Wonder Boy in Monster Land
Platform: Sega Master System
Developer: Westone Bit Entertainment
There are lots of video game characters and franchises that have ups and downs over the years. They can either have mediocre games which sequels improve on the original or, have incredible success which turns into abject failure with fans longing for the good old days. Sonic is one such character that comes to mind. The Sega mascot has endured over the years with some incredible games, but soon found himself a victim of poor sales and even poorer reviews.
A video game series that went from strength to strength, with each game being better than the last (on the Sega Master System anyway) was Wonder Boy. You can read my thoughts on Wonder Boy here but, I thought it would be good to see how Wonder Boy in Monster Land improved on the original.
Firstly, Wonder Boy in Monster Land is more of an action role playing game (RPG) whereas Wonder Boy was more about simply running and jumping. There are elements of the original game, however you can now buy different items to help you in your quest.
There is gold to be found and you are rewarded with more as you kill the different types of enemies. One of the many great things about Wonder Boy in Monster Land is the numerous shops where you use gold to buy different types of armour, boots, shields and swords. This plays a massive part in your success or failure, as deciding where to spend your money, depends on how well you will do. Better armour means you can take more hits, better boots mean you run faster and jump higher, shields are essential to stop arrows and better swords mean you do more damage.
Although we take upgrading characters for granted and almost expect it these days, back in 1988 it was fairly ground-breaking to have the ability to change how powerful you are. It especially blows my mind that Wonder Boy in Monster Land started its life as an arcade game. I find this strange considering arcades were designed to take your money quickly with simple games, rather than fairly deep RPG’s where you can upgrade your character.
There are other shops available where you can buy equipment such as bombs, tornadoes, fireballs and thunder to damage enemies. You can even go into a tavern and buy a drink where the bartender will provide you with a hint or piece of information.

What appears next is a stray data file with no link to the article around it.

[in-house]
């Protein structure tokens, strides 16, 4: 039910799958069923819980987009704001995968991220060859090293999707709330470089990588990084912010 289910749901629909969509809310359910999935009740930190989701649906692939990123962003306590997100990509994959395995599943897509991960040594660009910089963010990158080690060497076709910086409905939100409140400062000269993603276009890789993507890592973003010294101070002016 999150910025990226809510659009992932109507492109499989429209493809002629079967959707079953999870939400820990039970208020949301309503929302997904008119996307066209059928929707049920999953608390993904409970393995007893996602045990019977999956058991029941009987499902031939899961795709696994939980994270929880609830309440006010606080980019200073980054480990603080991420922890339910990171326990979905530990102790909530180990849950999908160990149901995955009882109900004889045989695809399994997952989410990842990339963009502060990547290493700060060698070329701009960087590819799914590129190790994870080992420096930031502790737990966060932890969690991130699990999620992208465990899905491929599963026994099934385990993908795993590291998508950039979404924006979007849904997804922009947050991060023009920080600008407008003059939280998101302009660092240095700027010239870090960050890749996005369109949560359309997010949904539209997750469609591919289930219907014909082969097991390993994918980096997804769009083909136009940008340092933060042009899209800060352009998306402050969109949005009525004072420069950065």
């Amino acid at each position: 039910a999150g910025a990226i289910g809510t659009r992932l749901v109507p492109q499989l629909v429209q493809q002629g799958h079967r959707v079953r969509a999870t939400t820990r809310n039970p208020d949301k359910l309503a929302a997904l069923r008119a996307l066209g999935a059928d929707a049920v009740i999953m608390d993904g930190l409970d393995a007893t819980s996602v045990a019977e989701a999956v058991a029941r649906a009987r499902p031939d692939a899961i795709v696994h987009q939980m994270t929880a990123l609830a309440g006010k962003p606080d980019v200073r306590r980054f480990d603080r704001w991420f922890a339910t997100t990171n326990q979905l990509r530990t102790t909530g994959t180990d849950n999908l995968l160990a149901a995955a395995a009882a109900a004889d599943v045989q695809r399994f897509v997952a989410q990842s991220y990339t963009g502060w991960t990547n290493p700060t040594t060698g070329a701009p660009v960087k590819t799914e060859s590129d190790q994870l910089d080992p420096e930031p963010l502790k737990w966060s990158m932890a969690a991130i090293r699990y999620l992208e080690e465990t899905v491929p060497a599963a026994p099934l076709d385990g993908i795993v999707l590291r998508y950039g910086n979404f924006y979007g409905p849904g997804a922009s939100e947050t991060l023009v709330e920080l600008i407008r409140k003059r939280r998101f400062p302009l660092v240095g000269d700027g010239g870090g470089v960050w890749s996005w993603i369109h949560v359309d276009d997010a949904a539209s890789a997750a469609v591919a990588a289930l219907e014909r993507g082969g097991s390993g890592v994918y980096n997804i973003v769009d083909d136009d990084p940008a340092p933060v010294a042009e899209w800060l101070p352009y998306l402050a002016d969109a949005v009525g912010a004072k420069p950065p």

Graphically the game looks very bright and colourful with the music matching the atmosphere, including some catchy tunes. The only gripe I had with Wonder Boy in Monster Land was that the jumping was quite difficult and you had to be very precise. This could be quite frustrating especially when having plenty of health is essential. Although I suspect that had I bought some better boots, it may have been easier.
I used to play through Wonder Boy in Monster Land all the time until I became an expert, knowing all the secrets and beating the bosses with my eyes closed. In fact, one of my favourite memories is from when I was 13 years old. I went around a school friends house and we went to see his mates. They owned Wonder Boy in Monster Land and they couldn’t get very far. Imagine, five young boys sat on a bedroom floor and I played that game from start to finish in one sitting. By the time the credits rolled I felt like a God and for that reason alone Wonder Boy in Monster Land will always have a special place in my heart.
Graphics – Bright and colourful graphics that I always associated with the Sega Master System. 7
Sound – Some catchy tunes accompany the gameplay and suit the tone of the game. 6
Playability – Although the RPG elements maybe basic by today’s standards, they add a great deal of depth to what could have been a simple side scrolling platforming action game. 8
Re-Playability – I’m very happy to say that the game is still really fun and it isn’t just nostalgia playing tricks on me. It is tougher than I remember, especially the jumping. 7
Overall – Wonder Boy in Monster Land is a really special game for me and will always have a place in my heart. It is still a fun game and was improved upon even more with Wonder Boy 3: The Dragon’s Trap. 7